In addition to indexes, the metadata tables also contain invaluable information about relationships between different objects. Understanding these relationships is pivotal. For instance, if one object is related to another, knowing this relationship can guide the system to make intelligent decisions about data fetching, thus reducing unnecessary operations. These relationships act as a map, guiding the system to traverse the vast data landscape efficiently.

In essence, these internal metadata tables are the unsung heroes behind Salesforce’s impressive performance. They work silently in the background, ensuring that every user request is processed with minimal latency and maximum efficiency, resulting in a smoother and more responsive user experience.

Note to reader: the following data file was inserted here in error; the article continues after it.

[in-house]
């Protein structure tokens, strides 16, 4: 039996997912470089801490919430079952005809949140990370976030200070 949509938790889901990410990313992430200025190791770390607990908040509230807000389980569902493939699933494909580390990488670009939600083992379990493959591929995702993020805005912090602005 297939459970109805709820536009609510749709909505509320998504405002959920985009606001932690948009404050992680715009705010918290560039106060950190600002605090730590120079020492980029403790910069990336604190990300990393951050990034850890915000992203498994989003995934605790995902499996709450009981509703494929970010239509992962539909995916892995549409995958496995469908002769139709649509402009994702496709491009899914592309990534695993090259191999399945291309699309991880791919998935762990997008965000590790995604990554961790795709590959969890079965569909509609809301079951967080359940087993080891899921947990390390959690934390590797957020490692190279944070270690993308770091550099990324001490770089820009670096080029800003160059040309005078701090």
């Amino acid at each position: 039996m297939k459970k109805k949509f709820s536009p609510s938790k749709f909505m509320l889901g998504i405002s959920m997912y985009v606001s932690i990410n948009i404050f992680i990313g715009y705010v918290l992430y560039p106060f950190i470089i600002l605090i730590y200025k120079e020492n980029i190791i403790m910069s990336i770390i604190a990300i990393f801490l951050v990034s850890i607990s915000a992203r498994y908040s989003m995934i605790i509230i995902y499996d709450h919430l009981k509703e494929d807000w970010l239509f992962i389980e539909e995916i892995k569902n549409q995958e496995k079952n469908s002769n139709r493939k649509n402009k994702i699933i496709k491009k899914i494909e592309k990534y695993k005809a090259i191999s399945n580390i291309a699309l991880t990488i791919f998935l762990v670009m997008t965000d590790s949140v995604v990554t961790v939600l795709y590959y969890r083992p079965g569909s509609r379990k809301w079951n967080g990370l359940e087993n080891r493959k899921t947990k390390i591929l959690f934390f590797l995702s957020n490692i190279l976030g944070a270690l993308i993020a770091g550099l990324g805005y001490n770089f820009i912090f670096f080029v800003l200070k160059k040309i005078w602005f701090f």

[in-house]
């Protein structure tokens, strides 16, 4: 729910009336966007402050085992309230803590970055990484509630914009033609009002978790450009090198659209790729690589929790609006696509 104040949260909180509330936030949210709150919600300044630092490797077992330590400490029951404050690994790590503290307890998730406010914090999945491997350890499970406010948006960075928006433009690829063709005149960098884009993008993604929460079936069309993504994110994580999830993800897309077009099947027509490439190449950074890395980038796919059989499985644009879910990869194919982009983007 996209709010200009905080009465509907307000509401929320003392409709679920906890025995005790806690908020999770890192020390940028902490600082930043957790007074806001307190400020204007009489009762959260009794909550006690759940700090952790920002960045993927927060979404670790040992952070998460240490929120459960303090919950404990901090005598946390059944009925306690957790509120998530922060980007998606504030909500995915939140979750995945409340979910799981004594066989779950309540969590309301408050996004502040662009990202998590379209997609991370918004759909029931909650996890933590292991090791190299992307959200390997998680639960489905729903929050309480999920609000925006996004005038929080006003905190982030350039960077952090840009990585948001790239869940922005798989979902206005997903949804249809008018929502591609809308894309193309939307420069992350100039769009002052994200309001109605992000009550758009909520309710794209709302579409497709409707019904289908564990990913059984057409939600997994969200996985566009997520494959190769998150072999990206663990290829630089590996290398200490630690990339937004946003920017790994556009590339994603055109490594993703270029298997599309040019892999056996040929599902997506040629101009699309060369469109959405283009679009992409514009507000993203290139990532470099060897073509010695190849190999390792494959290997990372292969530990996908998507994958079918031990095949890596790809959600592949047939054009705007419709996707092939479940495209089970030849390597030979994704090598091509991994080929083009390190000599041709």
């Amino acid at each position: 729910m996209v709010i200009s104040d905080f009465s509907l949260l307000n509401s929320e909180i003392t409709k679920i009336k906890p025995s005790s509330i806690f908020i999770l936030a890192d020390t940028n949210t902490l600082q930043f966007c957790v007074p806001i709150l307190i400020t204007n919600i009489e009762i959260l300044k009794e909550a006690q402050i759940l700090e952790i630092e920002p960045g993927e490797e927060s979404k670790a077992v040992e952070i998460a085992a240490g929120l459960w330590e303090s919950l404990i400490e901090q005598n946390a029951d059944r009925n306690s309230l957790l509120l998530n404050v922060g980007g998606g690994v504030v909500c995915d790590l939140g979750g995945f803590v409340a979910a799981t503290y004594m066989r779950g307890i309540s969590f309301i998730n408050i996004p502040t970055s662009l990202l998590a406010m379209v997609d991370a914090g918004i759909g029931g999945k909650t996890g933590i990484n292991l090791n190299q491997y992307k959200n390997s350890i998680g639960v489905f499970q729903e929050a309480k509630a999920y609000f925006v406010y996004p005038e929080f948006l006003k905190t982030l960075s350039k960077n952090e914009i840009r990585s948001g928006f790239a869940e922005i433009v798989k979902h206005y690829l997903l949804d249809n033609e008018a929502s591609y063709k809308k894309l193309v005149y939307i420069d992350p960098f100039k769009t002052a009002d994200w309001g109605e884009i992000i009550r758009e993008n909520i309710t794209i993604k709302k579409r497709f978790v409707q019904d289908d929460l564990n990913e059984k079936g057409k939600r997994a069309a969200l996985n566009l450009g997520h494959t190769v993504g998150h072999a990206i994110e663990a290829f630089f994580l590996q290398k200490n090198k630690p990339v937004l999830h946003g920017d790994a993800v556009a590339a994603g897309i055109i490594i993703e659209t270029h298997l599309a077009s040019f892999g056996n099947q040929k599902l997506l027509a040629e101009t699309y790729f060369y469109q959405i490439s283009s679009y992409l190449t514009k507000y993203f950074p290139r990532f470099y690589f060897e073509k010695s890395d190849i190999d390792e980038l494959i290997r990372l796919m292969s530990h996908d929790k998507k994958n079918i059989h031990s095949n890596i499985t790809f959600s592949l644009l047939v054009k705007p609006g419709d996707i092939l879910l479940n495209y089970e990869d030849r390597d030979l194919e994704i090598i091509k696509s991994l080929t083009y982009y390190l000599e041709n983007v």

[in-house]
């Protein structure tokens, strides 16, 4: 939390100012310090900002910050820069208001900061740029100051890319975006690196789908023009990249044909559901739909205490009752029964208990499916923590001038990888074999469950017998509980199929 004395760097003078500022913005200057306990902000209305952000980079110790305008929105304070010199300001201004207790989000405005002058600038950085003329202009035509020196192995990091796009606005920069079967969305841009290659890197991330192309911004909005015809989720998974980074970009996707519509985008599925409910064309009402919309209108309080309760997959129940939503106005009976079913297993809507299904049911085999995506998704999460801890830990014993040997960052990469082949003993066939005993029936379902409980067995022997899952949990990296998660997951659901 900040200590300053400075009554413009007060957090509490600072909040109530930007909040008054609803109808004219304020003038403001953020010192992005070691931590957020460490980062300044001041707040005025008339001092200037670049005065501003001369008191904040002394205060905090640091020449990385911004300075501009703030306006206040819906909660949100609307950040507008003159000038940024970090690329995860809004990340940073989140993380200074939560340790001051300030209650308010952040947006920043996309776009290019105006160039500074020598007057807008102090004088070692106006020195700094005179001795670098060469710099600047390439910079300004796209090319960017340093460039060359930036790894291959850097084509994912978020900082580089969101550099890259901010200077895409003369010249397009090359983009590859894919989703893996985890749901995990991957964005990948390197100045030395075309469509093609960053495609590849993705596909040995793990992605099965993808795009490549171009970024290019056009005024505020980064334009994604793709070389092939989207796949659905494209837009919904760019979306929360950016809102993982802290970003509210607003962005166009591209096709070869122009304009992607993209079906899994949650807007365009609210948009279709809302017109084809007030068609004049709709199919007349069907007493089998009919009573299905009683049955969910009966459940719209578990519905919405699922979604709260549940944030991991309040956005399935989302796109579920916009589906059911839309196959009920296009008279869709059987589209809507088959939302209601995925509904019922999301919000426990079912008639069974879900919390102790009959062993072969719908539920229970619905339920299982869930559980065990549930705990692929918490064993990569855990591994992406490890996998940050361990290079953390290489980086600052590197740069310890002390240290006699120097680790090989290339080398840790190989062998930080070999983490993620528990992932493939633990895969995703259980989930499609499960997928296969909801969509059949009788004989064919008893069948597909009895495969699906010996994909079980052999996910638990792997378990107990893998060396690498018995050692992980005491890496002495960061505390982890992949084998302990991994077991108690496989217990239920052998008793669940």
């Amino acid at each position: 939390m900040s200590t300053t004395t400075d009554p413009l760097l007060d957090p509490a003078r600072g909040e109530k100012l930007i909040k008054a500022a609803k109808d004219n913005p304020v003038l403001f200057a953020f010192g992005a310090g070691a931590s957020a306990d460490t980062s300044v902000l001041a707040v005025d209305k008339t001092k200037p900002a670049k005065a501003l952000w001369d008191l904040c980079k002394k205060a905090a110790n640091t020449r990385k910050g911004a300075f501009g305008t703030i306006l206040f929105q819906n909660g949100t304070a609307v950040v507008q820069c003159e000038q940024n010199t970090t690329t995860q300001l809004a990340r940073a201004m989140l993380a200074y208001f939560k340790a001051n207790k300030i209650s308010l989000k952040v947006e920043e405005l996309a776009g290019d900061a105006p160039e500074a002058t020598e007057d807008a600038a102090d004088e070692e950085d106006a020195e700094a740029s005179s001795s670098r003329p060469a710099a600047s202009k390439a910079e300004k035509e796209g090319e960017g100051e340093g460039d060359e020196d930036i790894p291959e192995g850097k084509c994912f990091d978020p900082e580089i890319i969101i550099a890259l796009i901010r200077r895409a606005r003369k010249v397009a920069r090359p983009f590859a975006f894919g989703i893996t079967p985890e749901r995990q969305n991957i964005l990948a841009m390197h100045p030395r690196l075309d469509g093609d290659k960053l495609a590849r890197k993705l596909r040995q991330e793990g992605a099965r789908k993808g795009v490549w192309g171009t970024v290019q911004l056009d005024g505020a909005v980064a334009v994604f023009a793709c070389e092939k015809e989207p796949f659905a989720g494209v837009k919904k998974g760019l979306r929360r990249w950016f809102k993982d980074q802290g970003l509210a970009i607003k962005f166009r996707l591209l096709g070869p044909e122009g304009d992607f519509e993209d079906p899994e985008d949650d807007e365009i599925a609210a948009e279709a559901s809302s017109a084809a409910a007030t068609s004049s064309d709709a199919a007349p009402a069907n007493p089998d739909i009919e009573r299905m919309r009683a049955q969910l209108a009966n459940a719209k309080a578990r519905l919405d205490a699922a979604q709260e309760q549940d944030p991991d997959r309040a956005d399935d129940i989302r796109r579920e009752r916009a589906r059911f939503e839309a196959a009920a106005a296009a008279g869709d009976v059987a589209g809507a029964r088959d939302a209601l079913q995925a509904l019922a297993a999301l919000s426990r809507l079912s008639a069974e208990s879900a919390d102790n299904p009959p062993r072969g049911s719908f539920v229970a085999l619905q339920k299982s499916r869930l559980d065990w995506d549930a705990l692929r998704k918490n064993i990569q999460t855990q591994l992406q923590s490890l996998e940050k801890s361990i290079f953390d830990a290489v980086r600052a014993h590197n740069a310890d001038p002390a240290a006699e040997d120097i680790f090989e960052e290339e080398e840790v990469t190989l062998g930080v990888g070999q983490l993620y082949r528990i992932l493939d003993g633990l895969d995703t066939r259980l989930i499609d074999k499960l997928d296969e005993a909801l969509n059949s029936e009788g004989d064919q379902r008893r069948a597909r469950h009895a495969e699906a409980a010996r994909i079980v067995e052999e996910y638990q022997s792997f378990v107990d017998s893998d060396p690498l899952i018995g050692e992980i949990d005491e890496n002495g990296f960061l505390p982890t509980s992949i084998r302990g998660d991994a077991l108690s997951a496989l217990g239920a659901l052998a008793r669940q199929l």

Takeaways for Architects

The architectural concepts described here may not be things you can directly manipulate as an architect. However, having a deep understanding of these aspects will inform your decision-making and add clarity to your architectural choices within the Salesforce platform.

Explore More

This article only scratches the surface of Salesforce’s multi-tenant data architecture. To learn more, the “Platform Multi-Tenant Architecture” document, available on the Salesforce Architects website, is a great resource. Also, check out the Well-Architected Framework for best practices and principles.

Stay tuned for our next exploration into Salesforce architecture. Make sure to follow us for more insights and deep-dives into the ever-evolving world of Salesforce.